The world’s largest active volcano is about to erupt at any moment

Authorities in Hawaii have warned residents of the Big Island that the world's largest active volcano, Mauna Loa, is sending signals that it may erupt.

Scientists believe an eruption is not imminent, but are on alert because of a recent increase in earthquakes at the volcano’s summit.

According to experts, if the volcano erupts, it will only take a few hours for the lava to reach the homes closest to the crater.

The Hawaii Civil Defense Agency is holding meetings across the island to educate residents on how to prepare for a possible emergency.

The Big Island is home to about 200,000 people, including comedian Roseanne Barr, who brought the property in 2007 and has lived there in recent years. Oscar-winning actor Matthew McConaughey bought a $7.85 million home in 2021 but spends most of his time in his home state of Texas.

The volcano makes up 51 percent of the Big Island’s landmass, so much of it has the potential to be affected by an eruption, officials said. They recommend that people keep a bag of food and designate an evacuation location if they are called to leave their homes.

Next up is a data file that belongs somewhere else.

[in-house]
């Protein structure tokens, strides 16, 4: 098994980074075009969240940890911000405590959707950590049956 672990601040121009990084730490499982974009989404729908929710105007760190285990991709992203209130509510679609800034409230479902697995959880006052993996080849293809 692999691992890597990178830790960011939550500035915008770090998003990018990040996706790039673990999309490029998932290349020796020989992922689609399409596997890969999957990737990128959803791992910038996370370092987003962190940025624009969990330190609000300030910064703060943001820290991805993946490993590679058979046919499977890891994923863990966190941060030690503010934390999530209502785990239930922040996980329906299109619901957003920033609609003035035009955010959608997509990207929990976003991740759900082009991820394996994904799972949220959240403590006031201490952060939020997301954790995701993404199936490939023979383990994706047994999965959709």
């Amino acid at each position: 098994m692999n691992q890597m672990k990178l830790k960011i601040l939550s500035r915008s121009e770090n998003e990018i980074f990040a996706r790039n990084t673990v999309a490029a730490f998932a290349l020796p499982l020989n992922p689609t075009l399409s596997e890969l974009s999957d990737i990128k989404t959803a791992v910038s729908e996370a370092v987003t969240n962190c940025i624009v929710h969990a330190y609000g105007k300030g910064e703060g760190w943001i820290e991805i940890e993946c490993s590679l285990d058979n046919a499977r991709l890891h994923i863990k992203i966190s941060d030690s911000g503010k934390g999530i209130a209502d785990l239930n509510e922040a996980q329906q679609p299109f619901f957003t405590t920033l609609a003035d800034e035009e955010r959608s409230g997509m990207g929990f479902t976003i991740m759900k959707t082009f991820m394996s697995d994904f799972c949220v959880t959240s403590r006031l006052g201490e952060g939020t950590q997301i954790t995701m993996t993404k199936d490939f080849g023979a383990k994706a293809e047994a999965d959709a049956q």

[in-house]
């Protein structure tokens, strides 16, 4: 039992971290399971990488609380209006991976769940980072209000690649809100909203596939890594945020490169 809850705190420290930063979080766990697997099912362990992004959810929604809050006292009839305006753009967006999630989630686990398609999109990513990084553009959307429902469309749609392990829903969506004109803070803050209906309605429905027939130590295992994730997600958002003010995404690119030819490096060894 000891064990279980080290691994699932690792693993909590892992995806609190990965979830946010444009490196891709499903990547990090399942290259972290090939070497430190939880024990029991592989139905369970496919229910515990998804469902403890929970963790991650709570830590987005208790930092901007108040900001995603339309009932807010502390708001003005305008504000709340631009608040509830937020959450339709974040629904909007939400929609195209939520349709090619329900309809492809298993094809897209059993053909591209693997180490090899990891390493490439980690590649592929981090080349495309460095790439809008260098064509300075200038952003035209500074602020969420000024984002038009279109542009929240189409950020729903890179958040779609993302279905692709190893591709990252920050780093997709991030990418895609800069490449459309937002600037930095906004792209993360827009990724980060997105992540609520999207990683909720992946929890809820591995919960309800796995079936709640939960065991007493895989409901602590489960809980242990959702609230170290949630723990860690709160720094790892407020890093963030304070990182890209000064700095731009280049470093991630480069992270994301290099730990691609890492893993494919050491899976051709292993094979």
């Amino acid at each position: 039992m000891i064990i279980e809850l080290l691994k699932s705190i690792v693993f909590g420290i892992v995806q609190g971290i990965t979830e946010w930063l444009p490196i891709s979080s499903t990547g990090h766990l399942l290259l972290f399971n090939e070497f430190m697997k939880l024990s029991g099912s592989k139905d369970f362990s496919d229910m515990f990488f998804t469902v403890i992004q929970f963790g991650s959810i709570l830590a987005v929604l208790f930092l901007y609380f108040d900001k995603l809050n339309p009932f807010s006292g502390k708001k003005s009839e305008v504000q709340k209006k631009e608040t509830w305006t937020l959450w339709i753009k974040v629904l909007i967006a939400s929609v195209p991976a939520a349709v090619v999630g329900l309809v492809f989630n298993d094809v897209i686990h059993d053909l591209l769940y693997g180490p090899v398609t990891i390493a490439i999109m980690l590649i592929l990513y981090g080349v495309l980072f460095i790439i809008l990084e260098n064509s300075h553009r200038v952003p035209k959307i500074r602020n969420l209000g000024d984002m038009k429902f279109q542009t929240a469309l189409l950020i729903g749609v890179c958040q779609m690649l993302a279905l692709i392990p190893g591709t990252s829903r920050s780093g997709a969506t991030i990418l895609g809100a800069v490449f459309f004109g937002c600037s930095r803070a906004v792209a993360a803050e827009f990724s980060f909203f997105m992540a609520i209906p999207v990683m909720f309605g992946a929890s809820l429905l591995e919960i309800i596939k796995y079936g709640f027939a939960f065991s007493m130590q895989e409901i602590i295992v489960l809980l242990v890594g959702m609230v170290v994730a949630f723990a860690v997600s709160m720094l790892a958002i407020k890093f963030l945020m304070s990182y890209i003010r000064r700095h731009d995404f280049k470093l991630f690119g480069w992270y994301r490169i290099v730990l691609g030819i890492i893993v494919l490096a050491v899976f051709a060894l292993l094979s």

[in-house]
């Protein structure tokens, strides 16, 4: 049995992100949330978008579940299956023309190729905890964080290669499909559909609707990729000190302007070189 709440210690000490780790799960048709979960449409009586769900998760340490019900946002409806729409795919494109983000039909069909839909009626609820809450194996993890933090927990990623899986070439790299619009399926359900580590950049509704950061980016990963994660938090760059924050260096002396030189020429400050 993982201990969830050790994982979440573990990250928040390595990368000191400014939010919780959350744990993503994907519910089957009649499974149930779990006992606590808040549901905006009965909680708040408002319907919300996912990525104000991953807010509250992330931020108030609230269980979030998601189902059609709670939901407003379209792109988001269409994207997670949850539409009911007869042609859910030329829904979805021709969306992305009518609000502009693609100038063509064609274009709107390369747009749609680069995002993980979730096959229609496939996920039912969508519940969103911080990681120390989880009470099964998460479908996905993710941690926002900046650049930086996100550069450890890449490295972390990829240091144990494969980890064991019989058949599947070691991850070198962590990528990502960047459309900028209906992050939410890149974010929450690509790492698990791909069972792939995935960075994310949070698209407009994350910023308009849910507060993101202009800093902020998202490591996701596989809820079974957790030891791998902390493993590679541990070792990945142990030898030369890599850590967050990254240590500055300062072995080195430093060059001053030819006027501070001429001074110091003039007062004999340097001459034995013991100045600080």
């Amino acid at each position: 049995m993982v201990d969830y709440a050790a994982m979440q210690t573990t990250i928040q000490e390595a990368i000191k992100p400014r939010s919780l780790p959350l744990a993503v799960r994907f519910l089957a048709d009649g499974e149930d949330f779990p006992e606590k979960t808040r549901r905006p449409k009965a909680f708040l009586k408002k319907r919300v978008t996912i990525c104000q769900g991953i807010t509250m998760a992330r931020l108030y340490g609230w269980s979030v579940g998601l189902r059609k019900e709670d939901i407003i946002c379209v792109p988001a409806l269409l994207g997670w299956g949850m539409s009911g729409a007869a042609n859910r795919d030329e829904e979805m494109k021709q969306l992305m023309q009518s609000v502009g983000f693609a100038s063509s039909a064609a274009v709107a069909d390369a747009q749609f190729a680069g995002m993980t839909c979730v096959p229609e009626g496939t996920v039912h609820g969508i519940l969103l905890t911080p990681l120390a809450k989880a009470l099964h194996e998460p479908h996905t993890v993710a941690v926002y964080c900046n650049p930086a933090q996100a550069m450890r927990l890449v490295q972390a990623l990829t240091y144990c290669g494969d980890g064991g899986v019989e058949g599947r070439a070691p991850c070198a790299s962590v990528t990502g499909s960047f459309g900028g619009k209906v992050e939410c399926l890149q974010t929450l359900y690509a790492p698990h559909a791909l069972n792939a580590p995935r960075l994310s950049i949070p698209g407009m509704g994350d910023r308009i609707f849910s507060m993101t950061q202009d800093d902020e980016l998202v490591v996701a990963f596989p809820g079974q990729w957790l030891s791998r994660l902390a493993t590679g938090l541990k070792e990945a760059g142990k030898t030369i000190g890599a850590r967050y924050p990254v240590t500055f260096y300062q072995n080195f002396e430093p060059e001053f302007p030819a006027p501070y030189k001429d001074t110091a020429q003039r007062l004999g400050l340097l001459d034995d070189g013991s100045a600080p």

“I don’t want to panic everyone, but they should be aware that they live on the slopes of Mauna Loa. There is the potential for some sort of lava disaster,” said Talmadge Magno, Hawaii County Civil Defense administrator.

The volcano last erupted in 1984. In the past 38 years, the island’s population has doubled to 200,000 today from 92,000 in 1980.

Mauna Loa, rising 4,169m above sea level, is the much taller neighbor of the Kilauea volcano, which erupted in a residential area and destroyed 700 homes in 2018. Also, some of its slopes are much steeper than these of Kilauea, so when it erupts, its lava can flow much faster.

During an eruption in 1950, the lava traveled 20 kilometers to the ocean in less than three hours.

The Hawaiian Volcano Observatory, part of the US Geological Survey, said Mauna Loa has been in a state of “heightened concern” since the middle of last month when the number of earthquakes at the summit increased from 10-20 a day to 40- 50 per day.

Scientists think more earthquakes are happening because more magma is flowing into the reservoir system at the top of Mauna Loa from the subsurface hot spot that feeds molten rock to Hawaii’s volcanoes. The frequency of tremors has decreased in recent days but may rise again.

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